Transit route choice models play a crucial role in determining how passengers interact with the transportation system. The resulting route choice parameters are used to calibrate demand forecasting models to determine how system alterations and modifications affect transit ridership on a route-level basis. Despite the importance of route choice calibration, no known model is available that is more recent than 2004. In order to understand current passengers' interaction with the modern-day transit system, a new method for transit route choice estimation is proposed in which a forward label-setting schedule-based multi-criterion shortest path algorithm is combined with an iterative trip elimination methodology. This new methodology yields high quality transit path choice sets with detailed temporal information on all types of network links (in-vehicle, walking, and waiting). This increased specificity, in turn, heightens the validity and accuracy of the route choice model. Passenger information is sampled from a transit on-board survey containing origin-destination locations, demographic details, and trip-specific attributes. A multinomial logit model with stop-level path size correction term is estimated yielding a 67\% match rate between the path with the highest estimated likelihood and the surveyed (taken) transit path. Furthermore, a transfer penalty of 28.8 minutes was estimated and coefficients' marginal rates of substitution are in close alignment to similar values in the literature for both walking and waiting time. Express routes were found to have a statistically significant negative impact on path utility for the lowest income thresholds while transitways (light rail, bus rapid transit, or commuter rail) had a positive associated perception for the highest household income class. Thus, support is found for the claim that transitways can potentially attract higher-income ``choice'' riders to the transit network. The merits and potential future applications of the new route choice model are analyzed through a case study investigating the impact of the A Line arterial bus rapid transit route on surrounding system ridership. The results of this research can be used to improve ridership projections and highlight areas for policy improvements that could have the largest impact on retaining and attracting new passengers to the transit system.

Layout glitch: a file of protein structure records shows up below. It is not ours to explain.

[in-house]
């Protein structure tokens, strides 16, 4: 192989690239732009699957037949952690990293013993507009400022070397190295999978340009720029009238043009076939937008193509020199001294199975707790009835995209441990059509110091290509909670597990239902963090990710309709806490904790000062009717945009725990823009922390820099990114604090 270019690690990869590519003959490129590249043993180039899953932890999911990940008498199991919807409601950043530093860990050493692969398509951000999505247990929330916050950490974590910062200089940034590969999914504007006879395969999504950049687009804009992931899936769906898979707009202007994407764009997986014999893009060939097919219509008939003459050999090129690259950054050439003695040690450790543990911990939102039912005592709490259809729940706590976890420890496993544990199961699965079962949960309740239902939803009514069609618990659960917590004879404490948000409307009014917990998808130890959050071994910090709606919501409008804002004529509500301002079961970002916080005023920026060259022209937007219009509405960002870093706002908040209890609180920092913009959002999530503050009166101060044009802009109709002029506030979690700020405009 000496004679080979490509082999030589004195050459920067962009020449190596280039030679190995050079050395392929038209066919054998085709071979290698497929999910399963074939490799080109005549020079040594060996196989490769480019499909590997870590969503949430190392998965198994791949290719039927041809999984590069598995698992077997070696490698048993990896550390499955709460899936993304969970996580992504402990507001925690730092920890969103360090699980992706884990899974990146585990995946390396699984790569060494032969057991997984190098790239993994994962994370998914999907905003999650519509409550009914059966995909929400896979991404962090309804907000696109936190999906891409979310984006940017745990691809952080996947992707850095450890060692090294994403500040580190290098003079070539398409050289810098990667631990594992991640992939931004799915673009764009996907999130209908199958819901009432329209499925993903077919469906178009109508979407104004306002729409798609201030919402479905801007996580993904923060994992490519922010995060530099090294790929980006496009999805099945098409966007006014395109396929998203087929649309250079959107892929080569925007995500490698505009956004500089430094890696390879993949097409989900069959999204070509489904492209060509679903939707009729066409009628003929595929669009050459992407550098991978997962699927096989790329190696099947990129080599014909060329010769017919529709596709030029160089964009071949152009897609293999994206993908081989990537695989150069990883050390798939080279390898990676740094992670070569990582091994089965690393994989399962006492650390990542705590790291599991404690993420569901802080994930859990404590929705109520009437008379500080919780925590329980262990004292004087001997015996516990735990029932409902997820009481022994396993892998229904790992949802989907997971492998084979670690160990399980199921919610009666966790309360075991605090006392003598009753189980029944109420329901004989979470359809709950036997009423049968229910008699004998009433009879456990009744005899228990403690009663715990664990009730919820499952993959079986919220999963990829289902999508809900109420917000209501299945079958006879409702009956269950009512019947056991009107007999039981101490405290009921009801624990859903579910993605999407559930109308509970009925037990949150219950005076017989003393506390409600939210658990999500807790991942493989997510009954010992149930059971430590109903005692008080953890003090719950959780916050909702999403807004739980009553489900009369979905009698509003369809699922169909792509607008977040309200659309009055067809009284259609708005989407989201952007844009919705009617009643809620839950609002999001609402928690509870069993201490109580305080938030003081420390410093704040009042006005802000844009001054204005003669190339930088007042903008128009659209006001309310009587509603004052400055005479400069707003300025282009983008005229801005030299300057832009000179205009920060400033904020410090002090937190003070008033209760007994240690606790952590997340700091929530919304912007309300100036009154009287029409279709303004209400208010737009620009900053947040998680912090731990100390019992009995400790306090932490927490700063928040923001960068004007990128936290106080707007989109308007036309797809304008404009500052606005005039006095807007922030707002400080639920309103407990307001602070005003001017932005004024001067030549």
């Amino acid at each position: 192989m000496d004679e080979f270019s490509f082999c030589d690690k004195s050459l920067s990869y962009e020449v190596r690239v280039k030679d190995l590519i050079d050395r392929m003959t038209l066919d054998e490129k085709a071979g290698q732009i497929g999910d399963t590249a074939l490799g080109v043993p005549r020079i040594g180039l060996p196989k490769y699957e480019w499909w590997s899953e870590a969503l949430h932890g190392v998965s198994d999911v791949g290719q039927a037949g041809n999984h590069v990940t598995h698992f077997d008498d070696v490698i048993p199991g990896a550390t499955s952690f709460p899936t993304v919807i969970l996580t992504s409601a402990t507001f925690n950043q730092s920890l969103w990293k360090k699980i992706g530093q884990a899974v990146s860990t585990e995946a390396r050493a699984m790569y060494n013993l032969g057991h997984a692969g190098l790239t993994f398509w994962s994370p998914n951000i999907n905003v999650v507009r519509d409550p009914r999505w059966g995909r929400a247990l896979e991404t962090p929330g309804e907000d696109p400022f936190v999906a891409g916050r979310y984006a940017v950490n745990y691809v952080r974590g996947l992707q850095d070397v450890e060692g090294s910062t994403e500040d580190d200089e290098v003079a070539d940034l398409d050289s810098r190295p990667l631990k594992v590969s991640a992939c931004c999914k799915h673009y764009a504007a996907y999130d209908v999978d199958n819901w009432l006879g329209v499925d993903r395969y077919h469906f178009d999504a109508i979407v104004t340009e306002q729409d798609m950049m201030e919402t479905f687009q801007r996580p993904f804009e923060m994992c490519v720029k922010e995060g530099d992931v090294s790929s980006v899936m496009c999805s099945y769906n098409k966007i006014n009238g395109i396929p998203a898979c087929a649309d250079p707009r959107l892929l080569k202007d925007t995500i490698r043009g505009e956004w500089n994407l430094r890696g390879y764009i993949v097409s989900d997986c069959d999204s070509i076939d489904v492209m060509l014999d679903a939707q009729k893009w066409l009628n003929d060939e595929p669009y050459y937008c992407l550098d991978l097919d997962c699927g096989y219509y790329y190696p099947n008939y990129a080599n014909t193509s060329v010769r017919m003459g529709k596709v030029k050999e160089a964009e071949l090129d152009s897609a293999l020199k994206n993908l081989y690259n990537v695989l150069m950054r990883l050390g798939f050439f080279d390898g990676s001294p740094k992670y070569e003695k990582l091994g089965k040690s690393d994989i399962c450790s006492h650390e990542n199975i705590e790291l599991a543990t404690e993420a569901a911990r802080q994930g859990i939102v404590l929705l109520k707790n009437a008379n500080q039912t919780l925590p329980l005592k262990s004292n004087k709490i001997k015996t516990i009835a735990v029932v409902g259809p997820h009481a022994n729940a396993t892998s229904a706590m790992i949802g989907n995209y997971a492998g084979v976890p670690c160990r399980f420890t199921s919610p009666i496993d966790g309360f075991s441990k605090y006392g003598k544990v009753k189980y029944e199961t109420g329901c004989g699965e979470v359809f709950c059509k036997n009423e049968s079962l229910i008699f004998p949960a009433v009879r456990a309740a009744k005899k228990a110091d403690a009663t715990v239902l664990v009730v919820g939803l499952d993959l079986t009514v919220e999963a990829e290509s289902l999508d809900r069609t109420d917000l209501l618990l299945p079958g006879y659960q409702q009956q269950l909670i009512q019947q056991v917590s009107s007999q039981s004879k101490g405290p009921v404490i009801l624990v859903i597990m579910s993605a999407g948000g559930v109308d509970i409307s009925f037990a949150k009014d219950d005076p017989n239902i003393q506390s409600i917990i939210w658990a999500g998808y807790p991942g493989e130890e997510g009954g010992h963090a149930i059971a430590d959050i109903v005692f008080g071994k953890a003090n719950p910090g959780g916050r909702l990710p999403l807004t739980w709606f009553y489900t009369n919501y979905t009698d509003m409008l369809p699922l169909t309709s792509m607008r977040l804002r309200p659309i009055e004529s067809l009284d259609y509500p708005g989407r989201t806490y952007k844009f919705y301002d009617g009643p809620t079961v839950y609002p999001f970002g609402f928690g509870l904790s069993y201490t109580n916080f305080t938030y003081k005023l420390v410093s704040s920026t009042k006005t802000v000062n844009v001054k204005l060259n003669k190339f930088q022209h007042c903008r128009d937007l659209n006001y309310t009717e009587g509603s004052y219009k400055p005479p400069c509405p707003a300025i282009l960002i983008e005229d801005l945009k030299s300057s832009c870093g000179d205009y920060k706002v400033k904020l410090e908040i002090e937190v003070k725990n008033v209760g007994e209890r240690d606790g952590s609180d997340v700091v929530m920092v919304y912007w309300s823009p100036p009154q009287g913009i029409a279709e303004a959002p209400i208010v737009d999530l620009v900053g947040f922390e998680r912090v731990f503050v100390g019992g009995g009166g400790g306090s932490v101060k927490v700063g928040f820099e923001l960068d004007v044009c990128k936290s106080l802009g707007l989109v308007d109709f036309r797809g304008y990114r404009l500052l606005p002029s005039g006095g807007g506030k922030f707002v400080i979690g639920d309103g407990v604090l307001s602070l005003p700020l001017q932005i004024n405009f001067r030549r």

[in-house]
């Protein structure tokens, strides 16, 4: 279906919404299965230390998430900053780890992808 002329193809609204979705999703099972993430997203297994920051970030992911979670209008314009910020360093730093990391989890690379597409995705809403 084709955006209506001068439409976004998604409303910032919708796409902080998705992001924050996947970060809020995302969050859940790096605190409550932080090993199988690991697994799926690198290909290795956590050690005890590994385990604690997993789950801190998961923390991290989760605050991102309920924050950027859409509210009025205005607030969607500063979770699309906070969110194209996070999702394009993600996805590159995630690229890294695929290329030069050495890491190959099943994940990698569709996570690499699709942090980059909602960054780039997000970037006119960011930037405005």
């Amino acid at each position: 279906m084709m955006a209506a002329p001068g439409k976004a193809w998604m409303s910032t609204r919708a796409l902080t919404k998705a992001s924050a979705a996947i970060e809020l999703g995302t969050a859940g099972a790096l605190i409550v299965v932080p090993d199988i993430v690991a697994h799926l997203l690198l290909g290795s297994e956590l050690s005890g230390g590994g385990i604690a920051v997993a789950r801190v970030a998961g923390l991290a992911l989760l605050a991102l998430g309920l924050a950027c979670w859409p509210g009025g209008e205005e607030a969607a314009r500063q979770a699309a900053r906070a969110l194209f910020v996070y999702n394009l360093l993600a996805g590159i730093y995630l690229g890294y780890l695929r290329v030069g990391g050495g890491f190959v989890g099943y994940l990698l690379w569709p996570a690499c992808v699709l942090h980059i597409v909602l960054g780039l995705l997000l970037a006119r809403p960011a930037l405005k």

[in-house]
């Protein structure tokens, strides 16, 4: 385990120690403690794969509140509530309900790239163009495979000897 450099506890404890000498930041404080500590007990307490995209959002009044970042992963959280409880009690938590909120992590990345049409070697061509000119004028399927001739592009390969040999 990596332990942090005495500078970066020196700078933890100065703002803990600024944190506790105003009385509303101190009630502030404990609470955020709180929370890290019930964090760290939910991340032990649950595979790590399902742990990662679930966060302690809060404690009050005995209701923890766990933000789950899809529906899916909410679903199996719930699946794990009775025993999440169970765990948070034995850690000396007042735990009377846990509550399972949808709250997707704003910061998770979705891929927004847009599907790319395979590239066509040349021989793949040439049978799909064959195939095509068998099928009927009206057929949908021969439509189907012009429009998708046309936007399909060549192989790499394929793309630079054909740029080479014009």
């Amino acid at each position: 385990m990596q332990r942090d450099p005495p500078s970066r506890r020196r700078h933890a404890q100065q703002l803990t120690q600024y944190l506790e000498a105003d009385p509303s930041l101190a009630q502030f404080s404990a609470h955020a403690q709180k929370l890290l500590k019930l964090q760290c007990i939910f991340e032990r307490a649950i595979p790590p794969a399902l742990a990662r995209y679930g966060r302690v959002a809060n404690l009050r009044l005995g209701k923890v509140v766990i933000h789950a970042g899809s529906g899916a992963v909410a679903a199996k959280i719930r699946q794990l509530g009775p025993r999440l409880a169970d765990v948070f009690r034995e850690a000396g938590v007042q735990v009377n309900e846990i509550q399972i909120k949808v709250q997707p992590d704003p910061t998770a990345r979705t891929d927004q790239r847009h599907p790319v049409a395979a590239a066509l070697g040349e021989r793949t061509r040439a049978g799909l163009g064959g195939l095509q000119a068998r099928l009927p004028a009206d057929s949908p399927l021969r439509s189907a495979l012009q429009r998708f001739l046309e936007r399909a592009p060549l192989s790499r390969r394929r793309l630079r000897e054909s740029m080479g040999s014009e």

University of Minnesota M.S. thesis. December 2019. Major: Civil Engineering. Advisor: Alireza Khani. 1 computer file (PDF); vi, 61 pages.
Refined Choice Set Generation and The Investigation of Multi-Criterion Transit Route Choice Behavior.
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